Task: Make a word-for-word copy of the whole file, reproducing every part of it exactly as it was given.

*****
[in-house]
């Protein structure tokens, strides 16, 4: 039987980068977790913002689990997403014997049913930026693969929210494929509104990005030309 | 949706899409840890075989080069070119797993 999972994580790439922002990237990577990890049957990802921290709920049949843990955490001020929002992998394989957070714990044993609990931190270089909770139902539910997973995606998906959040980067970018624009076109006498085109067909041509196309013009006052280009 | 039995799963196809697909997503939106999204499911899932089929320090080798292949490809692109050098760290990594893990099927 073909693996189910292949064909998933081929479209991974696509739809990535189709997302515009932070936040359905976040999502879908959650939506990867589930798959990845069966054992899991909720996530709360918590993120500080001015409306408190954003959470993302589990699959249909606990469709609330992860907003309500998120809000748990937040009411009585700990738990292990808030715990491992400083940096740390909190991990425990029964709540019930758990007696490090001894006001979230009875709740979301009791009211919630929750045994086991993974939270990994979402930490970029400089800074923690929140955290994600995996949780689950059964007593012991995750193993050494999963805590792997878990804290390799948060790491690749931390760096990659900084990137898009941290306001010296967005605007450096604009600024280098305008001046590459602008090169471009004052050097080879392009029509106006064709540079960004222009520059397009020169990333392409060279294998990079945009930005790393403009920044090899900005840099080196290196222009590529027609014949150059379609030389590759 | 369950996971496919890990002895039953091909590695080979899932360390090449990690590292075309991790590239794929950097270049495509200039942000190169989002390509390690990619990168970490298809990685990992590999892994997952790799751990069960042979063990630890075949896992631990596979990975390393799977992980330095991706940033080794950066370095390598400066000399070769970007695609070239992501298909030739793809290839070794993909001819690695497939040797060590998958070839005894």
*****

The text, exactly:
[in-house]
């Protein structure tokens, strides 16, 4: 039987980068977790913002689990997403014997049913930026693969929210494929509104990005030309 | 949706899409840890075989080069070119797993 999972994580790439922002990237990577990890049957990802921290709920049949843990955490001020929002992998394989957070714990044993609990931190270089909770139902539910997973995606998906959040980067970018624009076109006498085109067909041509196309013009006052280009 | 039995799963196809697909997503939106999204499911899932089929320090080798292949490809692109050098760290990594893990099927 073909693996189910292949064909998933081929479209991974696509739809990535189709997302515009932070936040359905976040999502879908959650939506990867589930798959990845069966054992899991909720996530709360918590993120500080001015409306408190954003959470993302589990699959249909606990469709609330992860907003309500998120809000748990937040009411009585700990738990292990808030715990491992400083940096740390909190991990425990029964709540019930758990007696490090001894006001979230009875709740979301009791009211919630929750045994086991993974939270990994979402930490970029400089800074923690929140955290994600995996949780689950059964007593012991995750193993050494999963805590792997878990804290390799948060790491690749931390760096990659900084990137898009941290306001010296967005605007450096604009600024280098305008001046590459602008090169471009004052050097080879392009029509106006064709540079960004222009520059397009020169990333392409060279294998990079945009930005790393403009920044090899900005840099080196290196222009590529027609014949150059379609030389590759 | 369950996971496919890990002895039953091909590695080979899932360390090449990690590292075309991790590239794929950097270049495509200039942000190169989002390509390690990619990168970490298809990685990992590999892994997952790799751990069960042979063990630890075949896992631990596979990975390393799977992980330095991706940033080794950066370095390598400066000399070769970007695609070239992501298909030739793809290839070794993909001819690695497939040797060590998958070839005894």